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Prosecutors will not charge John Hinckley Jr. in death of James Brady

Prosecutors will not charge John Hinckley Jr. in death of James Brady
James Brady, press secretary to Ronald Reagan, was left partly paralyzed by the gunfire that also wounded the president in 1981. His death was ruled a homicide in August of 2014, but prosecutors announced Friday that they will not charge John Hinckley Jr. in his death. (Mandel Ngan / Agence France-Presse)
Federal prosecutors have decided not to bring homicide charges against John Hinckley Jr., who shot and wounded James Brady during an attempt on President Reagan's life in 1981, citing a series of legal hiccups that would make attaining a conviction nearly impossible.

In a statement released Friday, the U.S. attorney's office said a court's prior finding that Hinckley was not sane when he opened fire on Reagan, Brady and two law enforcement officers in 1981 would preclude prosecutors from trying to argue that he was sane when he shot Brady.

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Hinckley was found not guilty by reason of insanity of all charges against him.

Brady died at age 73 in August, but a medical examiner determined his death was caused by the long-lasting and debilitating injuries he suffered as a result of Hinckley's attack.

At the time Brady was shot, District of Columbia courts also operated under a ruling that stipulated homicide charges must be brought within one year and one day of the injuries that contributed to a death.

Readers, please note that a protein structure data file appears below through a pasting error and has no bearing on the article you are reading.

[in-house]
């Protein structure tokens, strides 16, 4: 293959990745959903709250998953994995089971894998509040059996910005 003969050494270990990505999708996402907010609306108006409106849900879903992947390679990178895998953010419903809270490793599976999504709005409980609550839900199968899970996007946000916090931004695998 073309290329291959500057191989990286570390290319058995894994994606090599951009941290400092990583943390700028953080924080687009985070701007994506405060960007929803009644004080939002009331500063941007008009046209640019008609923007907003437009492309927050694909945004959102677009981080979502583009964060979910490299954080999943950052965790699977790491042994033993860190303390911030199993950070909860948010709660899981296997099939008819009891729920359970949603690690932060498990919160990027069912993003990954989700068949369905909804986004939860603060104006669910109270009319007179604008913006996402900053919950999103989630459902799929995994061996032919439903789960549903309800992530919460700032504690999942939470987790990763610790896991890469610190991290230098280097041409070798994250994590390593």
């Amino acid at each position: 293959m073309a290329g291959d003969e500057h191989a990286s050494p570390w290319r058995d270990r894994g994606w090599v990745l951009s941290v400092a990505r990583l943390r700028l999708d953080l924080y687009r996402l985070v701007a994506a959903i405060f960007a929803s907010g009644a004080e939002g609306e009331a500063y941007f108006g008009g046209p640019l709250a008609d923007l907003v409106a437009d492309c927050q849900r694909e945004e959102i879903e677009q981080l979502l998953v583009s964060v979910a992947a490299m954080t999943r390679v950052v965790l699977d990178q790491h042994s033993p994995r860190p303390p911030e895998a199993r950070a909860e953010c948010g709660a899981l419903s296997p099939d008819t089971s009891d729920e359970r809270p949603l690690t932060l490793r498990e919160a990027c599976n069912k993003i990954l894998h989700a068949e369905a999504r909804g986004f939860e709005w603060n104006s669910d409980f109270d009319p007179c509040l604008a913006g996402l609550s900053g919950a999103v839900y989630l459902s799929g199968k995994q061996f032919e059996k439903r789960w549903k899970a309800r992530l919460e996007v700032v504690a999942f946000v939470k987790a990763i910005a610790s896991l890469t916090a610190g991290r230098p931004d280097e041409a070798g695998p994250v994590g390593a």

"The Brady family respects the decision of the U.S. attorney's office for the District of Columbia not to move forward with prosecution," his relatives said in a statement.

Brady had been serving as White House press secretary two months into Reagan's first term when Hinckley shot at the president outside a Washington hotel where he had just given a speech. Brady was shot in the head, and Reagan was wounded.

A police officer and a Secret Service agent were also injured, but Brady suffered the longest-lasting injuries when a bullet passed through his forehead and pierced the right side of his brain.

He suffered partial paralysis and permanently slurred speech. When he left the Reagan administration, Brady became one of the nation's foremost gun control advocates.

The Brady Handgun Violence Prevention Act was passed in 1993, which required buyers to undergo background checks and go through a five-day waiting period before purchasing firearms.

james.queally@latimes.com

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